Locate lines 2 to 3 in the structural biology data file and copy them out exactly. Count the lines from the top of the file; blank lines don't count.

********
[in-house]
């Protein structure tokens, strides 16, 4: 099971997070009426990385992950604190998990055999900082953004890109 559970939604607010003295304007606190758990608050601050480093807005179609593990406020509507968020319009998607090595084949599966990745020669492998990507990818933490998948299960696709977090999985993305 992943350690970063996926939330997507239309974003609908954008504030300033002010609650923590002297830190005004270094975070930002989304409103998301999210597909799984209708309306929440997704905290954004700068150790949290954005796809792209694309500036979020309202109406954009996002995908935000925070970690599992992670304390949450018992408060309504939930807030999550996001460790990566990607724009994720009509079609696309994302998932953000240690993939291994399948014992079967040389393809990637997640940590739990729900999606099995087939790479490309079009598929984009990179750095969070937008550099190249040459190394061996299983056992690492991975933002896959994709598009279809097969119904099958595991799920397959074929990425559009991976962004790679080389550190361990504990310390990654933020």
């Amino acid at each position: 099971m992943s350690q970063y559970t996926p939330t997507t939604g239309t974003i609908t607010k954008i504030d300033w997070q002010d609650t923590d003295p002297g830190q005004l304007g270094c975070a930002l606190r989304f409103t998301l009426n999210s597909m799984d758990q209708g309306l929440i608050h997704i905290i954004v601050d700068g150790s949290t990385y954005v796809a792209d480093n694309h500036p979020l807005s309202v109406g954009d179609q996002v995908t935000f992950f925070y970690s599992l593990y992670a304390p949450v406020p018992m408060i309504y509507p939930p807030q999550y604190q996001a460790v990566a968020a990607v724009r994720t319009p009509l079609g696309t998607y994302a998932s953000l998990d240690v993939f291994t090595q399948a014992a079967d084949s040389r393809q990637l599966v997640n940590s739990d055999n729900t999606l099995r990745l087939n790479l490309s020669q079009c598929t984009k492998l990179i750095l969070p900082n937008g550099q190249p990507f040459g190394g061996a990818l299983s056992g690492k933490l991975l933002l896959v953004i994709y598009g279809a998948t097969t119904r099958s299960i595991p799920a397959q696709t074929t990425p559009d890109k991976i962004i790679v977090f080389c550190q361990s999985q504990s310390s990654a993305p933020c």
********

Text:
């Protein structure tokens, strides 16, 4: 099971997070009426990385992950604190998990055999900082953004890109 559970939604607010003295304007606190758990608050601050480093807005179609593990406020509507968020319009998607090595084949599966990745020669492998990507990818933490998948299960696709977090999985993305 992943350690970063996926939330997507239309974003609908954008504030300033002010609650923590002297830190005004270094975070930002989304409103998301999210597909799984209708309306929440997704905290954004700068150790949290954005796809792209694309500036979020309202109406954009996002995908935000925070970690599992992670304390949450018992408060309504939930807030999550996001460790990566990607724009994720009509079609696309994302998932953000240690993939291994399948014992079967040389393809990637997640940590739990729900999606099995087939790479490309079009598929984009990179750095969070937008550099190249040459190394061996299983056992690492991975933002896959994709598009279809097969119904099958595991799920397959074929990425559009991976962004790679080389550190361990504990310390990654933020």
């Amino acid at each position: 099971m992943s350690q970063y559970t996926p939330t997507t939604g239309t974003i609908t607010k954008i504030d300033w997070q002010d609650t923590d003295p002297g830190q005004l304007g270094c975070a930002l606190r989304f409103t998301l009426n999210s597909m799984d758990q209708g309306l929440i608050h997704i905290i954004v601050d700068g150790s949290t990385y954005v796809a792209d480093n694309h500036p979020l807005s309202v109406g954009d179609q996002v995908t935000f992950f925070y970690s599992l593990y992670a304390p949450v406020p018992m408060i309504y509507p939930p807030q999550y604190q996001a460790v990566a968020a990607v724009r994720t319009p009509l079609g696309t998607y994302a998932s953000l998990d240690v993939f291994t090595q399948a014992a079967d084949s040389r393809q990637l599966v997640n940590s739990d055999n729900t999606l099995r990745l087939n790479l490309s020669q079009c598929t984009k492998l990179i750095l969070p900082n937008g550099q190249p990507f040459g190394g061996a990818l299983s056992g690492k933490l991975l933002l896959v953004i994709y598009g279809a998948t097969t119904r099958s299960i595991p799920a397959q696709t074929t990425p559009d890109k991976i962004i790679v977090f080389c550190q361990s999985q504990s310390s990654a993305p933020c």